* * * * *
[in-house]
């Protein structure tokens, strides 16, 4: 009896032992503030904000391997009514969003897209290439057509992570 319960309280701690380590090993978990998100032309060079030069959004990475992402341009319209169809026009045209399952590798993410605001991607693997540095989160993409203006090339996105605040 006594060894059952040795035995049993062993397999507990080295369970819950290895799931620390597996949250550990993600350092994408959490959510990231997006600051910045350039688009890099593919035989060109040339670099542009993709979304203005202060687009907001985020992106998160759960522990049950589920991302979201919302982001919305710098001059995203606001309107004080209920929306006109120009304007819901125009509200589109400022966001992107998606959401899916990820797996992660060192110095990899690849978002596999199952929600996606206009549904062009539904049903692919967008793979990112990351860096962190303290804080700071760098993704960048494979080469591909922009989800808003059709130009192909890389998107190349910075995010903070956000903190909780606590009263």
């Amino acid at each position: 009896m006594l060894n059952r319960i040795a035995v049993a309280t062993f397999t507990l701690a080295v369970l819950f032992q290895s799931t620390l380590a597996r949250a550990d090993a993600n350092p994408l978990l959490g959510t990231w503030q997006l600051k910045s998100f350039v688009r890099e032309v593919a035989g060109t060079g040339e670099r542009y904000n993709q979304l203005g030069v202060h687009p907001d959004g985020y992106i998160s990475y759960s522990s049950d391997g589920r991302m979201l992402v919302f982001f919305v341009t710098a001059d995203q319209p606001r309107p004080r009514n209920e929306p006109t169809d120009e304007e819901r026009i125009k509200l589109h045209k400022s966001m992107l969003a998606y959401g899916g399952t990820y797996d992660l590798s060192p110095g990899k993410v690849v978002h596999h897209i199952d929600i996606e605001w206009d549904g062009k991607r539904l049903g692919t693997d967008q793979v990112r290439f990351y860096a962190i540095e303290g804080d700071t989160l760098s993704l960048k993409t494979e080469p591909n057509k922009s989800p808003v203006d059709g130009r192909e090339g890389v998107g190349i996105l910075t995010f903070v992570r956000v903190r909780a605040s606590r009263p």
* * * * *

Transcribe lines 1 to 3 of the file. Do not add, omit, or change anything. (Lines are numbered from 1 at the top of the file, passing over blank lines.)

[in-house]
């Protein structure tokens, strides 16, 4: 009896032992503030904000391997009514969003897209290439057509992570 319960309280701690380590090993978990998100032309060079030069959004990475992402341009319209169809026009045209399952590798993410605001991607693997540095989160993409203006090339996105605040 006594060894059952040795035995049993062993397999507990080295369970819950290895799931620390597996949250550990993600350092994408959490959510990231997006600051910045350039688009890099593919035989060109040339670099542009993709979304203005202060687009907001985020992106998160759960522990049950589920991302979201919302982001919305710098001059995203606001309107004080209920929306006109120009304007819901125009509200589109400022966001992107998606959401899916990820797996992660060192110095990899690849978002596999199952929600996606206009549904062009539904049903692919967008793979990112990351860096962190303290804080700071760098993704960048494979080469591909922009989800808003059709130009192909890389998107190349910075995010903070956000903190909780606590009263």
């Amino acid at each position: 009896m006594l060894n059952r319960i040795a035995v049993a309280t062993f397999t507990l701690a080295v369970l819950f032992q290895s799931t620390l380590a597996r949250a550990d090993a993600n350092p994408l978990l959490g959510t990231w503030q997006l600051k910045s998100f350039v688009r890099e032309v593919a035989g060109t060079g040339e670099r542009y904000n993709q979304l203005g030069v202060h687009p907001d959004g985020y992106i998160s990475y759960s522990s049950d391997g589920r991302m979201l992402v919302f982001f919305v341009t710098a001059d995203q319209p606001r309107p004080r009514n209920e929306p006109t169809d120009e304007e819901r026009i125009k509200l589109h045209k400022s966001m992107l969003a998606y959401g899916g399952t990820y797996d992660l590798s060192p110095g990899k993410v690849v978002h596999h897209i199952d929600i996606e605001w206009d549904g062009k991607r539904l049903g692919t693997d967008q793979v990112r290439f990351y860096a962190i540095e303290g804080d700071t989160l760098s993704l960048k993409t494979e080469p591909n057509k922009s989800p808003v203006d059709g130009r192909e090339g890389v998107g190349i996105l910075t995010f903070v992570r956000v903190r909780a605040s606590r009263p």